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Estimated reading time: 5 minutes
Everyone deals with insomnia now and then. There are numerous causes such as stress or that late cup of coffee. But if you have noticed a change in your sleep patterns following a visit to the doctor, your new medication may be the cause of your inability to sleep and daytime drowsiness. Let’s talk about some medicines that disrupt sleep.
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Medications can cause numerous side effects, and even common medicines can prevent you from falling asleep or staying asleep or make you feel fuzzy or sleepy during the day. The ingredients in each type of medicine work differently on different people, so while your friend may sleep soundly on a particular allergy med, you may discover that you are wide-eyed all night long on the same brand. However, the following list of drugs that disrupt sleep typically is universal, applying to the majority of people.
These medications require a prescription and can affect the quality and quantity of restful sleep the user experiences.
Drugs to treat problems with the rhythm of the heart, known as anti-arrhythmic drugs, can cause insomnia and other sleep disturbances. The beta blockers in heart medications are known to increase the chance of insomnia as well as waking in the middle of the night and having nightmares. Beta-blockers are also common in prescriptions for high blood pressure, arrhythmias, and angina.
Drugs used to lower cholesterol also have been seen to cause sleep issues. Individuals on statins, such as Zocor, have reported nightmares and insomnia.
Some asthma medicines utilize the chemical Theophylline, which eases inflammation and helps clear airways. Since Theophylline is chemically related to caffeine, it can result in similar sleep issues as caffeine, such as sleep deprivation and daytime jitters.
Corticosteroids like prednisone are often prescribed for asthma and similar sleep-related side effects have been reported.
Approximately 20 percent of individuals in the class of antidepressants known as SSRIs (or selective serotonin reuptake inhibitors) may experience sleep issues. Insomnia is a common side effect of such medications, which may include:
Nicotine patches, along with other types of anti-smoking aids that deliver small doses of nicotine into the bloodstream, may cause insomnia. Some users also noted that they experienced an increase in nightmares and vivid dreams.
Medications for attention-deficit hyperactivity disorder (or ADHD), including Ritalin and Dexedrine, may lead to trouble falling asleep and insomnia. Since these drugs are similar to stimulants in that they boost alertness, patients may have difficulty settling down at the end of the day. However, once an individual on ADHD medication does fall asleep, he or she may experience more time in non-REM sleep. REM (rapid eye movement) sleep is a deeper level of sleep that allows for a more restful feeling upon waking.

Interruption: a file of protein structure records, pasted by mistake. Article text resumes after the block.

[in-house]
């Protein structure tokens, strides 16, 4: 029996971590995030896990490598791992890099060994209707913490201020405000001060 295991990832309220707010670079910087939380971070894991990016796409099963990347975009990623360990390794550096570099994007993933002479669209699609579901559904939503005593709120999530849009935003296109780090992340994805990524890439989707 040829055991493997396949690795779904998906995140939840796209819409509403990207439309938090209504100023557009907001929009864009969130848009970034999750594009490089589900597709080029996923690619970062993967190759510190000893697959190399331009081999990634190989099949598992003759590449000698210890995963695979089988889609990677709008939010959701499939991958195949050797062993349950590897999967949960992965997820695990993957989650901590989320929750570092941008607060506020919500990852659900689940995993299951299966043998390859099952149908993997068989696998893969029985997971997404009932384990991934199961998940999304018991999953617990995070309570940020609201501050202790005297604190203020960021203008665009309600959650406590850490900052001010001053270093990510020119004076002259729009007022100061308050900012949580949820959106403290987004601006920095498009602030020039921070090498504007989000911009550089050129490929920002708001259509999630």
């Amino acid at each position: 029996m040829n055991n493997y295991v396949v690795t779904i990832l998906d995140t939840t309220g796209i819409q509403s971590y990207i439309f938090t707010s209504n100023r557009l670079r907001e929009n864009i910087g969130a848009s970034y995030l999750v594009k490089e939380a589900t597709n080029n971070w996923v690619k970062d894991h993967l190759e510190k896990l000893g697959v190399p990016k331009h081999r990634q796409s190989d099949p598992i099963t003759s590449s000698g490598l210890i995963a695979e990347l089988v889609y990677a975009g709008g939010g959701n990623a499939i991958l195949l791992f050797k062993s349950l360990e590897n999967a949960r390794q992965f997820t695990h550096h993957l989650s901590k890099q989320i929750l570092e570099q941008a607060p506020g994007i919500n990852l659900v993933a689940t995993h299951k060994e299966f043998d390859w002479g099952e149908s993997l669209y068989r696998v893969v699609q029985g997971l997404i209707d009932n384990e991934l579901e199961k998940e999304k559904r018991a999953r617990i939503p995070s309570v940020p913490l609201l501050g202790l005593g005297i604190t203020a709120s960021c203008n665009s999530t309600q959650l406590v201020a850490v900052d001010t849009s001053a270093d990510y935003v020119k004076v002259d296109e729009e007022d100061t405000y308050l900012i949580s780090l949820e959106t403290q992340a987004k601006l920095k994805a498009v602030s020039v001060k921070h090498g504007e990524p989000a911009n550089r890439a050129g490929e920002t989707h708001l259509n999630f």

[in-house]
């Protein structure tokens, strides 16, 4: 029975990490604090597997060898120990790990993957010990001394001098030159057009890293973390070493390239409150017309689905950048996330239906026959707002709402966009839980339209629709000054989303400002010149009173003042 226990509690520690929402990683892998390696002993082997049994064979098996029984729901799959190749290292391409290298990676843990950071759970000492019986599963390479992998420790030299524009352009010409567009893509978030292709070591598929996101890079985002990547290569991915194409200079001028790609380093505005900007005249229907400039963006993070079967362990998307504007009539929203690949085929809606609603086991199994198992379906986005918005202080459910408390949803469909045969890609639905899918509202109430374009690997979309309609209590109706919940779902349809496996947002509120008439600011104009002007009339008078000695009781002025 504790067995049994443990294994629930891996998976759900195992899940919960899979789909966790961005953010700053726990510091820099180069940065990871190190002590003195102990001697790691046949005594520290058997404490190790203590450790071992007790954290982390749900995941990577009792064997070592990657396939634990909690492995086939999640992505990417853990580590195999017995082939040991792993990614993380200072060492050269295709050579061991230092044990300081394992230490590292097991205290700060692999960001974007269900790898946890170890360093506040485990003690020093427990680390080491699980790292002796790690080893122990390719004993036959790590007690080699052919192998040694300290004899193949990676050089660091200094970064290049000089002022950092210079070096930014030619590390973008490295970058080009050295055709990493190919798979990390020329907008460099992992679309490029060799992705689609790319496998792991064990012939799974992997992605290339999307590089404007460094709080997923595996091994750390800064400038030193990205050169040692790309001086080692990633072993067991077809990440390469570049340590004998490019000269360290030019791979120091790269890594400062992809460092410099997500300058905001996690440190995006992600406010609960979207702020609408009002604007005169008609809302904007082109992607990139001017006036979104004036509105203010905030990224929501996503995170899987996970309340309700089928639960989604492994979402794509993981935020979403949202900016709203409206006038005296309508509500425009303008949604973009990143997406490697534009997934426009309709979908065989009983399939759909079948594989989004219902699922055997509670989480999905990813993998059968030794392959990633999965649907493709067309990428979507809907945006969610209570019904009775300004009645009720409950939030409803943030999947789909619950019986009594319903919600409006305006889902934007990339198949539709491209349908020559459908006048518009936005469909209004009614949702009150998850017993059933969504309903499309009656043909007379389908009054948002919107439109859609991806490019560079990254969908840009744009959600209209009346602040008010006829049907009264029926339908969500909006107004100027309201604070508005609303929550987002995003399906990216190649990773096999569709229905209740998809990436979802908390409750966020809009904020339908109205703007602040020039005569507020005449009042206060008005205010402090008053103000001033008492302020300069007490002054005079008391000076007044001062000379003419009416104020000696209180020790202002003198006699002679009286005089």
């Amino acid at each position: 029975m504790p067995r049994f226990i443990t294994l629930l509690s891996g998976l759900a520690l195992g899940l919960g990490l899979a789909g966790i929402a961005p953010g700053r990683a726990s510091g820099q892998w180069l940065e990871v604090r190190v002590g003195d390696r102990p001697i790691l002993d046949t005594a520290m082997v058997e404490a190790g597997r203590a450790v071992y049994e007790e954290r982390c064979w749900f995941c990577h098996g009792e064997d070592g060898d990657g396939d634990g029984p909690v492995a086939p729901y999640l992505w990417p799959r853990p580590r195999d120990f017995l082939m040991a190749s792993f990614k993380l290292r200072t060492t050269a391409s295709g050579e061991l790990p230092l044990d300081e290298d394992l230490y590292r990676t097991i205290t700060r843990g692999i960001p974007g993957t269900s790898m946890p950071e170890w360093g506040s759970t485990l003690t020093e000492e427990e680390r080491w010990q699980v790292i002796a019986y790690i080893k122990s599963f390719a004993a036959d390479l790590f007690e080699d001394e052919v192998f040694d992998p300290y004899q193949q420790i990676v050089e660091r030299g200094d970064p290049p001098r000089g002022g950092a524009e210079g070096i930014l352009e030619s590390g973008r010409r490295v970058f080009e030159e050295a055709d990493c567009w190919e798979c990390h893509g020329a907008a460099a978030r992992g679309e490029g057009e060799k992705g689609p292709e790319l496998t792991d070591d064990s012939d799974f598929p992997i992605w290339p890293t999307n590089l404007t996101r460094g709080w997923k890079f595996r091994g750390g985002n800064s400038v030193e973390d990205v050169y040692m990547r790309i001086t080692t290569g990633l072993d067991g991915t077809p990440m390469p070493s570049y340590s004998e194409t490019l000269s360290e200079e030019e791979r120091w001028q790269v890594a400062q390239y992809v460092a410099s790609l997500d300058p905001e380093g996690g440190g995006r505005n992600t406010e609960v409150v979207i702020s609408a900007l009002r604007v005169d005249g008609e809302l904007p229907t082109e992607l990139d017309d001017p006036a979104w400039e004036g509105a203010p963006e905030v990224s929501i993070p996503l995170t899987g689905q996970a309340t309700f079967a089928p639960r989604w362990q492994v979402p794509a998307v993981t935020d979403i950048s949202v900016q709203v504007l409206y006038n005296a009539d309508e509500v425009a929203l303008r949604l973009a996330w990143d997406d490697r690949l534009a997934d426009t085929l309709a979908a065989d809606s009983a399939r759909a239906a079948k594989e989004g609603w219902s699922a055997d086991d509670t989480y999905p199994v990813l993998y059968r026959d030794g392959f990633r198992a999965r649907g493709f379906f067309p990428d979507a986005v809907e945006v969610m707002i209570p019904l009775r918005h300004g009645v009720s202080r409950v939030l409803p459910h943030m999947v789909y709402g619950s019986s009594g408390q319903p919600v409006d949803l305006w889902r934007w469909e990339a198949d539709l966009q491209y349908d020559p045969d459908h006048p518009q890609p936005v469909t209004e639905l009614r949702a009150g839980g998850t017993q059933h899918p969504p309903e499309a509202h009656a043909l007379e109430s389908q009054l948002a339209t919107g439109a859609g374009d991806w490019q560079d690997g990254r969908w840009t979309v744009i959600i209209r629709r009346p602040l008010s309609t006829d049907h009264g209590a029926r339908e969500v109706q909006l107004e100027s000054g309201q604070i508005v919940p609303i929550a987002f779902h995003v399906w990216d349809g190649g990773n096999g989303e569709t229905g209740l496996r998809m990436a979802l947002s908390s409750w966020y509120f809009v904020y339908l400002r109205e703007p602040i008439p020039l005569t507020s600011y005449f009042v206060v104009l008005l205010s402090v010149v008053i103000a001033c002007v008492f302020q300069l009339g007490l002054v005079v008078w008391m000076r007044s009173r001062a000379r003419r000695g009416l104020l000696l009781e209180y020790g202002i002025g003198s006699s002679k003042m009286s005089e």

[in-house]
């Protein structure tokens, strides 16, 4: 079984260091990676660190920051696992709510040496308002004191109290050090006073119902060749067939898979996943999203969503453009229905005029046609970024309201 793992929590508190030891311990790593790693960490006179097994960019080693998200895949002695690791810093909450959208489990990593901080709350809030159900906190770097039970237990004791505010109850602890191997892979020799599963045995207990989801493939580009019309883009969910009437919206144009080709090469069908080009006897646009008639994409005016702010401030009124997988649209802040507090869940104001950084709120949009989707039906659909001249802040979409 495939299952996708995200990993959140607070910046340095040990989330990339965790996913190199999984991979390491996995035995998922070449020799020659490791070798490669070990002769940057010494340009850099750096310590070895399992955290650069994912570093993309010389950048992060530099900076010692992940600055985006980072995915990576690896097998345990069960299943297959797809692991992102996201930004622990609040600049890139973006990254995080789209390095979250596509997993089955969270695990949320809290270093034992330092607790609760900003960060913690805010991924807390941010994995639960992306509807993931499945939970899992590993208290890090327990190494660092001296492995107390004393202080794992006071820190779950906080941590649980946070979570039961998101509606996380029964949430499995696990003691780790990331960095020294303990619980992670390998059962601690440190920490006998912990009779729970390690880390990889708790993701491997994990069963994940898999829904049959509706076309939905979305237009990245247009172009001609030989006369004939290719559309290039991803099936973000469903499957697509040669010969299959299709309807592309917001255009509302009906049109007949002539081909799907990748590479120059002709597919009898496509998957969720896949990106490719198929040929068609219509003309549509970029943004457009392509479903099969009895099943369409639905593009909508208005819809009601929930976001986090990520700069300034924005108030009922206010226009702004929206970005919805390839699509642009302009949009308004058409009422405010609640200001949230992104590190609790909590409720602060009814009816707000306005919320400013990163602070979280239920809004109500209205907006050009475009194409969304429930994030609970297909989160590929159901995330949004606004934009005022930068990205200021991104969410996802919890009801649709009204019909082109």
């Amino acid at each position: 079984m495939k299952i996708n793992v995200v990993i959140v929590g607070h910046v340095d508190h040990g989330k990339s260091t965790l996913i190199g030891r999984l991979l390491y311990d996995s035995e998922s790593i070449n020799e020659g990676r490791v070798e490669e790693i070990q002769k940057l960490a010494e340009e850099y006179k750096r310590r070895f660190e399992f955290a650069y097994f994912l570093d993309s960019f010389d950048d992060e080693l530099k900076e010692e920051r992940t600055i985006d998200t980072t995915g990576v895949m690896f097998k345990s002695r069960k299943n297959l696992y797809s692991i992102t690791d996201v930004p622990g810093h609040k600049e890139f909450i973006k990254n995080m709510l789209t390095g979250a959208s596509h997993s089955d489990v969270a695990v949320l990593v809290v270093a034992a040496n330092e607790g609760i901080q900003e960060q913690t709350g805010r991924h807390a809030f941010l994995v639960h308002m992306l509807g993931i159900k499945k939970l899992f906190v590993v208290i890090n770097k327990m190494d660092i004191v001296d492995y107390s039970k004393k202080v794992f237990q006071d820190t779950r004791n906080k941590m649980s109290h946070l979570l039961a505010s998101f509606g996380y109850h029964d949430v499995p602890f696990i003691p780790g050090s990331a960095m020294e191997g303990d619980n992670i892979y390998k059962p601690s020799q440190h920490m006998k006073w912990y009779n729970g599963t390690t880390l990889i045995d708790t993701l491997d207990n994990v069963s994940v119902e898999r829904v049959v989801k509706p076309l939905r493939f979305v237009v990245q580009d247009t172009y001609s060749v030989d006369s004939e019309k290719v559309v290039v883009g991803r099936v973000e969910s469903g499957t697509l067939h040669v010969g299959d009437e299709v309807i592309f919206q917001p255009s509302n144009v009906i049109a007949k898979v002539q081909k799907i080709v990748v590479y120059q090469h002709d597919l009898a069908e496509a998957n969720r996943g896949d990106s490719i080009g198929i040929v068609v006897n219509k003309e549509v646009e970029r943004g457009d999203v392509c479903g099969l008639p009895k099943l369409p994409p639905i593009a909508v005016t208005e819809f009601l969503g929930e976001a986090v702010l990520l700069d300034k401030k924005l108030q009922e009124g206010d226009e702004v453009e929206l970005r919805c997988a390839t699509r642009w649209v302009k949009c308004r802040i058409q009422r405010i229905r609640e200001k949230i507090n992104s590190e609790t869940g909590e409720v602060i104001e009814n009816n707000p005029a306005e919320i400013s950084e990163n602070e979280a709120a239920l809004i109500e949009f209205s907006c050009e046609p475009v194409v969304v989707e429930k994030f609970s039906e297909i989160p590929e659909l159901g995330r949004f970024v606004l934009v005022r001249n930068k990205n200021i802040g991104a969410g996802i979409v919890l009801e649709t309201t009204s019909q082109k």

Individuals with hypothyroidism, or an underactive thyroid gland, may notice insomnia problems once they begin taking prescription medicines. As the condition itself causes sleepiness, the medication often makes sleep difficult. However, this issue tends only to be reported on higher doses of medications.
Many people don’t realize that common non-prescription medication can also cause sleep issues, such as insomnia, daytime grogginess, or nightmares.
Antihistamines are used to treat colds and allergies in many over-the-counter drugs. Unfortunately, it also tends to cause drowsiness for six to eight hours after taking the dose. Meanwhile, decongestants have the opposite result, with users reporting insomnia. Additionally, cough medicines, which may contain alcohol, prevent REM sleep and may mean that your cough is gone, but you awaken numerous times in the night.
Painkillers – such as Excedrin, Anacin, and Motrin Complete – contain caffeine. While they are effective at driving away headache pain, they may also destroy any chance at sleep. Side effects of pain relievers have been known to last six to eight hours following a dose. Many over-the-counter pain medications do not contain caffeine; however, most migraine formulas will utilize it as a method of easing the pain associated with migraines.
Just because a medication is labeled as “natural,” does not mean it will not have side effects, such as insomnia. Some notable herbal supplements that have been known to disrupt sleep include:
As with any issues with your health or medication, speak openly with your doctor or healthcare practitioner. He or she may be able to suggest a similar medication that does not disrupt sleep. You may also be able to try a lower dosage under your doctor’s care and supervision which can also help with your sleep issues.
Sometimes a solution is as simple as changing the time of day that you take your medication. If you notice a new medicine is causing insomnia, try taking that medication upon waking. By the time bedtime rolls around, the side effects may have all dissipated, leaving you with a full night of peaceful, restful sleep.
We hope this information about these medicines that disrupt sleep is able to help you get a better night’s sleep.
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